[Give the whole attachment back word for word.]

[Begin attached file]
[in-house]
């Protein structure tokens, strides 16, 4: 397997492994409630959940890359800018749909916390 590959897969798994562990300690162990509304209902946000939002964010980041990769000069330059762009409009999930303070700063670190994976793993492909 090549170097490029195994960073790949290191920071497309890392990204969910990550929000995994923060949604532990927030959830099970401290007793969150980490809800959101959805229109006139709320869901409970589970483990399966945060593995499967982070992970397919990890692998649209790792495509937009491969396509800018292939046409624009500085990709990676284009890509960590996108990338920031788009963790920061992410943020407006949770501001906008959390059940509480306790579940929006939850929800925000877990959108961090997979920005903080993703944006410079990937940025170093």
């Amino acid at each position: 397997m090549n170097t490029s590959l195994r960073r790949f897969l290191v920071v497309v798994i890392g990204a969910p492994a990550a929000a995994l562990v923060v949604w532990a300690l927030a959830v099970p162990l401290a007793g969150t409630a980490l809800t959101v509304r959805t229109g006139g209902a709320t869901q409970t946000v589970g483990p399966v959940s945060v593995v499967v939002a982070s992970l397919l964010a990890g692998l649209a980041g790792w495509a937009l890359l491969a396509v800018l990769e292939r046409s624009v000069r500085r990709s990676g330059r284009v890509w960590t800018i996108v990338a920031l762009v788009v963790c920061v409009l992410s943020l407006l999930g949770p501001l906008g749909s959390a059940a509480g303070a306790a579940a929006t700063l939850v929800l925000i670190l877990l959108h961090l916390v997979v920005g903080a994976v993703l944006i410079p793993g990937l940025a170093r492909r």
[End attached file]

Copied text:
[in-house]
């Protein structure tokens, strides 16, 4: 397997492994409630959940890359800018749909916390 590959897969798994562990300690162990509304209902946000939002964010980041990769000069330059762009409009999930303070700063670190994976793993492909 090549170097490029195994960073790949290191920071497309890392990204969910990550929000995994923060949604532990927030959830099970401290007793969150980490809800959101959805229109006139709320869901409970589970483990399966945060593995499967982070992970397919990890692998649209790792495509937009491969396509800018292939046409624009500085990709990676284009890509960590996108990338920031788009963790920061992410943020407006949770501001906008959390059940509480306790579940929006939850929800925000877990959108961090997979920005903080993703944006410079990937940025170093």
């Amino acid at each position: 397997m090549n170097t490029s590959l195994r960073r790949f897969l290191v920071v497309v798994i890392g990204a969910p492994a990550a929000a995994l562990v923060v949604w532990a300690l927030a959830v099970p162990l401290a007793g969150t409630a980490l809800t959101v509304r959805t229109g006139g209902a709320t869901q409970t946000v589970g483990p399966v959940s945060v593995v499967v939002a982070s992970l397919l964010a990890g692998l649209a980041g790792w495509a937009l890359l491969a396509v800018l990769e292939r046409s624009v000069r500085r990709s990676g330059r284009v890509w960590t800018i996108v990338a920031l762009v788009v963790c920061v409009l992410s943020l407006l999930g949770p501001l906008g749909s959390a059940a509480g303070a306790a579940a929006t700063l939850v929800l925000i670190l877990l959108h961090l916390v997979v920005g903080a994976v993703l944006i410079p793993g990937l940025a170093r492909r």